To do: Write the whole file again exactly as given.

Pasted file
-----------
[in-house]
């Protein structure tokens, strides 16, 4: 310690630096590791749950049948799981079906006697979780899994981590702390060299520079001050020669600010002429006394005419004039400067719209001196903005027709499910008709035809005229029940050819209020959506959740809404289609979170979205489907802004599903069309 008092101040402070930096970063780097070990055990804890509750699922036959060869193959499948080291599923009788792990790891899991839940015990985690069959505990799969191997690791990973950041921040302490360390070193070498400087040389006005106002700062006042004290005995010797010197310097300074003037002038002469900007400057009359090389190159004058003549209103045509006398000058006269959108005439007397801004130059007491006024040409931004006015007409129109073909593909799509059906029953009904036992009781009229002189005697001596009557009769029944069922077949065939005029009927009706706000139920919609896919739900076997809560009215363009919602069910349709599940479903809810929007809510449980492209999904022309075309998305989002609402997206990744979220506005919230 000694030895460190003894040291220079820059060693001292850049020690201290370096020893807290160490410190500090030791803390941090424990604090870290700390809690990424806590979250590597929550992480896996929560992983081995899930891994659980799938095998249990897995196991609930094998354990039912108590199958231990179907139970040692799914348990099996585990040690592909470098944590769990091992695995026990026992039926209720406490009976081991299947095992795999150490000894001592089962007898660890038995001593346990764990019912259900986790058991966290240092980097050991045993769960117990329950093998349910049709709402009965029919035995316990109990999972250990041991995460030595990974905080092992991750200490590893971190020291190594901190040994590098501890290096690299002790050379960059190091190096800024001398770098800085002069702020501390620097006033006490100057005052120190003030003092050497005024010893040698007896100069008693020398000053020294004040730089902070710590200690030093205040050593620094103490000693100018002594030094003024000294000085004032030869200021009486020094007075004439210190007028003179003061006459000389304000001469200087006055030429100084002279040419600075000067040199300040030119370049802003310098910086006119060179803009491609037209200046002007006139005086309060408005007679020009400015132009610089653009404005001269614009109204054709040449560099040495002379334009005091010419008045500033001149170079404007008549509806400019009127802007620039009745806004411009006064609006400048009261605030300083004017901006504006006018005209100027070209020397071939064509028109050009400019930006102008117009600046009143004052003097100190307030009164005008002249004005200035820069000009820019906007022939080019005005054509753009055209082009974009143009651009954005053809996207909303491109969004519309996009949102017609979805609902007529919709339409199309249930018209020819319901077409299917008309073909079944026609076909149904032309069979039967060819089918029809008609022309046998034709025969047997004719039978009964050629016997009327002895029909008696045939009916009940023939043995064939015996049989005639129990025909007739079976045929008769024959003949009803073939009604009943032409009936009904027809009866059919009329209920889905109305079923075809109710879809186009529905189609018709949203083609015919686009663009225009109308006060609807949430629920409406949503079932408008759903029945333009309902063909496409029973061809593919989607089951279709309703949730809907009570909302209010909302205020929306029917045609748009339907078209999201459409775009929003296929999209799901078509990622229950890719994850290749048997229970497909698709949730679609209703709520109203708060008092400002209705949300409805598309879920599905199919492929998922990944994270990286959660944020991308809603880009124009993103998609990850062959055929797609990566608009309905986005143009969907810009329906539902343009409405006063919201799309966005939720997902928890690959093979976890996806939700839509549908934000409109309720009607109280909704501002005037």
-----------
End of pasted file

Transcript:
[in-house]
């Protein structure tokens, strides 16, 4: 310690630096590791749950049948799981079906006697979780899994981590702390060299520079001050020669600010002429006394005419004039400067719209001196903005027709499910008709035809005229029940050819209020959506959740809404289609979170979205489907802004599903069309 008092101040402070930096970063780097070990055990804890509750699922036959060869193959499948080291599923009788792990790891899991839940015990985690069959505990799969191997690791990973950041921040302490360390070193070498400087040389006005106002700062006042004290005995010797010197310097300074003037002038002469900007400057009359090389190159004058003549209103045509006398000058006269959108005439007397801004130059007491006024040409931004006015007409129109073909593909799509059906029953009904036992009781009229002189005697001596009557009769029944069922077949065939005029009927009706706000139920919609896919739900076997809560009215363009919602069910349709599940479903809810929007809510449980492209999904022309075309998305989002609402997206990744979220506005919230 000694030895460190003894040291220079820059060693001292850049020690201290370096020893807290160490410190500090030791803390941090424990604090870290700390809690990424806590979250590597929550992480896996929560992983081995899930891994659980799938095998249990897995196991609930094998354990039912108590199958231990179907139970040692799914348990099996585990040690592909470098944590769990091992695995026990026992039926209720406490009976081991299947095992795999150490000894001592089962007898660890038995001593346990764990019912259900986790058991966290240092980097050991045993769960117990329950093998349910049709709402009965029919035995316990109990999972250990041991995460030595990974905080092992991750200490590893971190020291190594901190040994590098501890290096690299002790050379960059190091190096800024001398770098800085002069702020501390620097006033006490100057005052120190003030003092050497005024010893040698007896100069008693020398000053020294004040730089902070710590200690030093205040050593620094103490000693100018002594030094003024000294000085004032030869200021009486020094007075004439210190007028003179003061006459000389304000001469200087006055030429100084002279040419600075000067040199300040030119370049802003310098910086006119060179803009491609037209200046002007006139005086309060408005007679020009400015132009610089653009404005001269614009109204054709040449560099040495002379334009005091010419008045500033001149170079404007008549509806400019009127802007620039009745806004411009006064609006400048009261605030300083004017901006504006006018005209100027070209020397071939064509028109050009400019930006102008117009600046009143004052003097100190307030009164005008002249004005200035820069000009820019906007022939080019005005054509753009055209082009974009143009651009954005053809996207909303491109969004519309996009949102017609979805609902007529919709339409199309249930018209020819319901077409299917008309073909079944026609076909149904032309069979039967060819089918029809008609022309046998034709025969047997004719039978009964050629016997009327002895029909008696045939009916009940023939043995064939015996049989005639129990025909007739079976045929008769024959003949009803073939009604009943032409009936009904027809009866059919009329209920889905109305079923075809109710879809186009529905189609018709949203083609015919686009663009225009109308006060609807949430629920409406949503079932408008759903029945333009309902063909496409029973061809593919989607089951279709309703949730809907009570909302209010909302205020929306029917045609748009339907078209999201459409775009929003296929999209799901078509990622229950890719994850290749048997229970497909698709949730679609209703709520109203708060008092400002209705949300409805598309879920599905199919492929998922990944994270990286959660944020991308809603880009124009993103998609990850062959055929797609990566608009309905986005143009969907810009329906539902343009409405006063919201799309966005939720997902928890690959093979976890996806939700839509549908934000409109309720009607109280909704501002005037």